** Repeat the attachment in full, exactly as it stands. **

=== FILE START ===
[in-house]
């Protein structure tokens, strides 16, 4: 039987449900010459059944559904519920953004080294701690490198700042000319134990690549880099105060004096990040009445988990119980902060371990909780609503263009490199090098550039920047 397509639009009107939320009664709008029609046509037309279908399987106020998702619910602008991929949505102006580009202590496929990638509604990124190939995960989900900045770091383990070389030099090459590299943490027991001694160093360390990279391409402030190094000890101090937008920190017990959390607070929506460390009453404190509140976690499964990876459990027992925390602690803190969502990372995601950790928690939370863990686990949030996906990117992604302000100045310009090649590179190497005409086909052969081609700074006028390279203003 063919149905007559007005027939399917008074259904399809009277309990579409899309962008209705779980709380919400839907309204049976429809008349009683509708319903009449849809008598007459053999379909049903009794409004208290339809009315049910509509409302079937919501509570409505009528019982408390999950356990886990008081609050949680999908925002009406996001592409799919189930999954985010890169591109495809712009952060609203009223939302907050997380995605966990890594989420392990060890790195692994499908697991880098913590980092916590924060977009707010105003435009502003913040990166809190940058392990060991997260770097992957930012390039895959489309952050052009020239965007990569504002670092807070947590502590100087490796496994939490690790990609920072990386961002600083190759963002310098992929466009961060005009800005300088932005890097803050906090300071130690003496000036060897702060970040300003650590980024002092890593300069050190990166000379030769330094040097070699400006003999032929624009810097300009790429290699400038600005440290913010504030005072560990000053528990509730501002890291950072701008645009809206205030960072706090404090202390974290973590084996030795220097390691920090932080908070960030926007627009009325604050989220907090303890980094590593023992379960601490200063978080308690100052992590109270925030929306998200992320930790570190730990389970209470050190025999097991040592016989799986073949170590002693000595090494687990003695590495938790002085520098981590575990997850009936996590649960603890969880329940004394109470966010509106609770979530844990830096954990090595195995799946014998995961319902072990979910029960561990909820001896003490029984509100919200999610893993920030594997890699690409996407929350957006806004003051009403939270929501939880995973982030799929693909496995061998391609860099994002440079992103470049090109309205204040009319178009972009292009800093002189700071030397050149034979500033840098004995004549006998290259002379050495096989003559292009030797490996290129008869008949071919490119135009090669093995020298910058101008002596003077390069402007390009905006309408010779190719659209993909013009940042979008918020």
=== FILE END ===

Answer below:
[in-house]
């Protein structure tokens, strides 16, 4: 039987449900010459059944559904519920953004080294701690490198700042000319134990690549880099105060004096990040009445988990119980902060371990909780609503263009490199090098550039920047 397509639009009107939320009664709008029609046509037309279908399987106020998702619910602008991929949505102006580009202590496929990638509604990124190939995960989900900045770091383990070389030099090459590299943490027991001694160093360390990279391409402030190094000890101090937008920190017990959390607070929506460390009453404190509140976690499964990876459990027992925390602690803190969502990372995601950790928690939370863990686990949030996906990117992604302000100045310009090649590179190497005409086909052969081609700074006028390279203003 063919149905007559007005027939399917008074259904399809009277309990579409899309962008209705779980709380919400839907309204049976429809008349009683509708319903009449849809008598007459053999379909049903009794409004208290339809009315049910509509409302079937919501509570409505009528019982408390999950356990886990008081609050949680999908925002009406996001592409799919189930999954985010890169591109495809712009952060609203009223939302907050997380995605966990890594989420392990060890790195692994499908697991880098913590980092916590924060977009707010105003435009502003913040990166809190940058392990060991997260770097992957930012390039895959489309952050052009020239965007990569504002670092807070947590502590100087490796496994939490690790990609920072990386961002600083190759963002310098992929466009961060005009800005300088932005890097803050906090300071130690003496000036060897702060970040300003650590980024002092890593300069050190990166000379030769330094040097070699400006003999032929624009810097300009790429290699400038600005440290913010504030005072560990000053528990509730501002890291950072701008645009809206205030960072706090404090202390974290973590084996030795220097390691920090932080908070960030926007627009009325604050989220907090303890980094590593023992379960601490200063978080308690100052992590109270925030929306998200992320930790570190730990389970209470050190025999097991040592016989799986073949170590002693000595090494687990003695590495938790002085520098981590575990997850009936996590649960603890969880329940004394109470966010509106609770979530844990830096954990090595195995799946014998995961319902072990979910029960561990909820001896003490029984509100919200999610893993920030594997890699690409996407929350957006806004003051009403939270929501939880995973982030799929693909496995061998391609860099994002440079992103470049090109309205204040009319178009972009292009800093002189700071030397050149034979500033840098004995004549006998290259002379050495096989003559292009030797490996290129008869008949071919490119135009090669093995020298910058101008002596003077390069402007390009905006309408010779190719659209993909013009940042979008918020």